Note: This article originally appeared at http://knowledge.ulprospector.com/5058/pc-defoamers-an-introduction/.
Defoamers are chemical additives that reduce and/or prevent the formation of foam in industrial process liquids such as paints, inks, adhesives and even construction products. The terms antifoam agent and defoamer are often used interchangeably, however, antifoam agents more accurately refer to materials that inhibit the generation and formation of bubbles. Dependent upon the application and performance requirements, they consist of polydimethylsiloxanes and other silicones, insoluble oils, stearates and glycols, as well as inorganics, such as silicates and talc.
What is Foam?
Foam is a coarse dispersion of a gas in a liquid, where the volume fraction of gas is greater than that of the liquid. The bubbles will migrate to the surface, as their density is less than that of the liquid. As the bubbles coalesce and collect at the air/surface interface, the bubble walls thin and break. Defoamers accelerate the process and break the smaller bubbles as well. Generally a defoamer is insoluble in the foaming medium and has surface-active properties. An essential feature of a defoamer is the ability to spread rapidly on foamy surfaces.
In industrial processes, foams pose serious problems. They cause defects on surface coatings. They prevent the efficient filling of containers. Some of the sources of foam formation include:
- Inclusion of air through agitation during production, filling, mixing of two-pack systems (often high-viscosity (epoxies, adhesives);
- Air inclusion on the pigment surface, resulting in poor wetting of pigments;
- Application: roller, spraying, brushing;
- Filtration through sieve or anything with air on the surface;
- Generation/liberation of gases during chemical curing processes; e.g. polyisocyanates;
- Introduction of air through substrate wetting (wood coatings, other highly porous substrates).
It is suggested that the following is considered if you require a more thorough understanding of the subject of foam generation, defoamer composition, mechanisms, etc.:
- Foam stabilization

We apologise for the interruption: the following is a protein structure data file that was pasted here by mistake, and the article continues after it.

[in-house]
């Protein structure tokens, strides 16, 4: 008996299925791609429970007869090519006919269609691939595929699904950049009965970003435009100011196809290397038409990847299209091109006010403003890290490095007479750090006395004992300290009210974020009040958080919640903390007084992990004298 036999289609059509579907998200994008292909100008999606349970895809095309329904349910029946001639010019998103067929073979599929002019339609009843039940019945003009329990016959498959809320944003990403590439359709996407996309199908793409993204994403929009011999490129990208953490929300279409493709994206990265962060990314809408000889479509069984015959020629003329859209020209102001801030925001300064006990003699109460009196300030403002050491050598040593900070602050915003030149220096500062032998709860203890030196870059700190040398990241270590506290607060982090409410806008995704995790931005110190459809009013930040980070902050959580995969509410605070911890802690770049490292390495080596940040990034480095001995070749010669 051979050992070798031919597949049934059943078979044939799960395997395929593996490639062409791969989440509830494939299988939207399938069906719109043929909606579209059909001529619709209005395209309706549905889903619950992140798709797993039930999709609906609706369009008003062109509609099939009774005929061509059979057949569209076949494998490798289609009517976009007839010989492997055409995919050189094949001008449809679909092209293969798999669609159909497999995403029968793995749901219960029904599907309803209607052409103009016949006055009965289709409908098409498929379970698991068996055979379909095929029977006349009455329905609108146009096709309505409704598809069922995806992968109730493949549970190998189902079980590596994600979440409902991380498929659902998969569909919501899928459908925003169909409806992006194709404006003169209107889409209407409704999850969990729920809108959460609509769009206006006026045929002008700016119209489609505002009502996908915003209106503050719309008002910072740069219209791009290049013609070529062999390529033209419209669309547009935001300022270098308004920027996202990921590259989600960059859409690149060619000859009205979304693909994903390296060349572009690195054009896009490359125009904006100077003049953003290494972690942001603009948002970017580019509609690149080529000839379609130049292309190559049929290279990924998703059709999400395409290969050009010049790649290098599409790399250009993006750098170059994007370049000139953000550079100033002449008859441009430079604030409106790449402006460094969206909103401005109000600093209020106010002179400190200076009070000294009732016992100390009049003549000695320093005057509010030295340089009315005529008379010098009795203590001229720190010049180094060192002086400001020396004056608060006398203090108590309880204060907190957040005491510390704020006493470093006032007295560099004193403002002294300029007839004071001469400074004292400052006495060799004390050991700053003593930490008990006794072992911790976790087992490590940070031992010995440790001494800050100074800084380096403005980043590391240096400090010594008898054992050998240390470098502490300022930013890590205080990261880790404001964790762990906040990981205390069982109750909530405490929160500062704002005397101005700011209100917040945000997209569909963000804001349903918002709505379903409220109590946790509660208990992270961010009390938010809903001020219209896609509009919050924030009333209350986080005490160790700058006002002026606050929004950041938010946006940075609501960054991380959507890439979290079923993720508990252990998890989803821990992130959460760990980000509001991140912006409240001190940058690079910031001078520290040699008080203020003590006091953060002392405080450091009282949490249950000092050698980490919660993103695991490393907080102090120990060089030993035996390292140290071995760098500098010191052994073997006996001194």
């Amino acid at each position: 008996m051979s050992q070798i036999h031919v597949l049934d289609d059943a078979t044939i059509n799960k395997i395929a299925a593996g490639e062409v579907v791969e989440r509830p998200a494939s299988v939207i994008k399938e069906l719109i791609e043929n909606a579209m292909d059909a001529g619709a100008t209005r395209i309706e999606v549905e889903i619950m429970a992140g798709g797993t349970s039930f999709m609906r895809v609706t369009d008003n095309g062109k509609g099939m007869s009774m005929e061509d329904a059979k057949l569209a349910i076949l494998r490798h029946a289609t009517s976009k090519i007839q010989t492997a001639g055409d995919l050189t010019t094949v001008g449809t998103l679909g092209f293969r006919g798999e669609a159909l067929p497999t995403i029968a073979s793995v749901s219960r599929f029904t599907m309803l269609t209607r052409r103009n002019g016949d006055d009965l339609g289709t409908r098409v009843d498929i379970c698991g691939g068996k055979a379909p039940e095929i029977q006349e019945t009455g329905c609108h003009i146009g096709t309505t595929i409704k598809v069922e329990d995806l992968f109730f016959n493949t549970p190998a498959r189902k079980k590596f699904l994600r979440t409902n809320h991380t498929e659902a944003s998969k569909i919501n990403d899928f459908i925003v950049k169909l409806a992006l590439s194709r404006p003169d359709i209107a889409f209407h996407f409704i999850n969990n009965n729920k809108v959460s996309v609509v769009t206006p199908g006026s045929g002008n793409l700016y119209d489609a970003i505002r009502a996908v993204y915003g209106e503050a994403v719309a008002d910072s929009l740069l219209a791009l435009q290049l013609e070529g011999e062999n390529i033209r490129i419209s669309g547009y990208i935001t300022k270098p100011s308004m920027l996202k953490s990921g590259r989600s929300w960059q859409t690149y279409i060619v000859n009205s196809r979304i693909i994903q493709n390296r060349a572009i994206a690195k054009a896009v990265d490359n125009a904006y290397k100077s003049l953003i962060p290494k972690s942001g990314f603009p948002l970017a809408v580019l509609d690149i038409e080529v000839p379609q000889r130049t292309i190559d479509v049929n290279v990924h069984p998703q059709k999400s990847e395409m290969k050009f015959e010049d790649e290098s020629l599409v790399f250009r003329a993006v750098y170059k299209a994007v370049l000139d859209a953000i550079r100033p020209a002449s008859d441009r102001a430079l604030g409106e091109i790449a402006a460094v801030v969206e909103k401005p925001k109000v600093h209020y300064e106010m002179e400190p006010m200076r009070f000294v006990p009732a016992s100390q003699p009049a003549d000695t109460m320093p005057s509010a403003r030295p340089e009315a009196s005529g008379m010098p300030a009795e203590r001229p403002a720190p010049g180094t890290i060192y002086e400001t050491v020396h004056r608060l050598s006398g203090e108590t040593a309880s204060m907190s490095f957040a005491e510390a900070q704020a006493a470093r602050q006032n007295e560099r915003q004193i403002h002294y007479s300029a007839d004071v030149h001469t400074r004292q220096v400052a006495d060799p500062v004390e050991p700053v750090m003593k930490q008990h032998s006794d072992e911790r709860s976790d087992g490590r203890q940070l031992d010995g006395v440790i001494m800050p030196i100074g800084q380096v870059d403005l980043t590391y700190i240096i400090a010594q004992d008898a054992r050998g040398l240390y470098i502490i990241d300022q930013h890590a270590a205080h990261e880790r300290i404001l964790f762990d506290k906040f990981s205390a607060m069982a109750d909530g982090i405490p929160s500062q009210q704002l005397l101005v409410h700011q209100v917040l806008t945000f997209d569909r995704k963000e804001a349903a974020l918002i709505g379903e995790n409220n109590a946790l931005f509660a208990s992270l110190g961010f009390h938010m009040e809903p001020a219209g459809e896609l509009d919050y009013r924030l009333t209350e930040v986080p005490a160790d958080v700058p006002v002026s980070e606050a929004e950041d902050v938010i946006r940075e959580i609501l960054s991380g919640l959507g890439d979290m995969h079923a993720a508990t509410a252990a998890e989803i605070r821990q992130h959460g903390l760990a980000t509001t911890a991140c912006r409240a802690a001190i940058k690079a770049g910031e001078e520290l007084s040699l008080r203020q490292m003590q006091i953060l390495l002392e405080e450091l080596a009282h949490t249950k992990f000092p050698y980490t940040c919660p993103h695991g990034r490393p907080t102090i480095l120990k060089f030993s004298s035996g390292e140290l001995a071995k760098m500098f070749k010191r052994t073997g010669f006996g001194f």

- Composition and mode of action of defoamers
- Test methods
- Construction products
- Selection guidelines
- Coatings defects
For this article, the focus will be on the mechanical dissipation of foam as well as the chemical elimination of foam. In the former, there are several effective methods: 1) bubble consolidation is achieved with lower shear mixing, which will put the microfoam in contact, esp. at the surface (vortex), and foam will consolidate to larger bubbles that break more easily; 2) vibration using a rotosieve to reduce the surface tension at the air/liquid interface in processes such as filtration of latexes; 3) utilizing a very fine mist of water spray - the bubble walls will be disrupted and break; 4) vacuum such as a RotoVap or Ross Mill homogenizer and vacuum.
Chemical defoamers similarly have analogous methods, which are in the form of composition rather than processes: 1) in process, they can either consolidate small foam to larger bubbles, which can then break at the air/liquid interface; and 2) break bubbles during mixing and shear. During application, they: 3) disrupt the bubble wall, or cause increased drainage. In many cases, the choice of a chemical defoamer is a balance between highest efficiency and lowest undesired side effects, coupled with a preferred mechanical process, if available.
Choosing the Right Defoamer and Test Method
There are many considerations in the choice of a defoamer. For paints, persistency over a long shelf life is required, but the defoamer (often mineral-oil based) cannot affect color uniformity, such as rub-up. For waterborne flexographic inks, mineral oil is not a consideration as it causes roller and plate swelling. Therefore, the preferred defoamers are based on glycols and polyglycol (ethers). Silicone defoamers are used in solventborne and high-viscosity systems, and are used more in the grind stage of pigment dispersion, rather than in the letdown.
Choosing the correct test method that includes the appropriate substrate and perseverance upon storage is key. As an example, if formulating a waterborne polyurethane or acrylic urethane, a strong defoamer may be required, since application to a porous wood substrate will liberate microfoam, and the coating surface energy is particularly high. If a film is cast over a sealed paper chart such as a Leneta 2C card, the film may show severe crawling and fisheyes. The conclusion might be that there was an overdose of defoamer. However, testing on a Leneta R1A Birch plywood plank would show a uniform coating void of film defects and bubbles. Heat aging is a quick way to evaluate long-term storage stability, usually done at intervals of one week for a total of four at 50 °C; testing at each week. The other critical test is compatibility to ensure that the defoamer doesn’t interact or react with a component of the coating and cause seeding.
In summary, defoamers are essential ingredients in a paint formulation avoiding foam formation and stabilization in waterborne as well as solventborne paints. Proper selection of defoamer quality and quantity is essential for optimal defoamer performance. Defoamers compete with foam-stabilizing ingredients in order to be effective in a coating system. The proper defoaming results in paint quality properties, and it is important that test methodologies are appropriate for the specific application or process.
1 Quantitative Performance Assessment of New Foam Control Agents in Waterborne Coatings, Ashland Specialty Ingredients 3/25/2013.
2 Axalta Coating System, Paint Defects Manual 9/12/2013.
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By Marc Hirsch, Senior Development Scientist, M&M Hirsch & Associates, LLC, Roanoke, VA. Originally published on the Prospector® website, http://knowledge.ulprospector.com/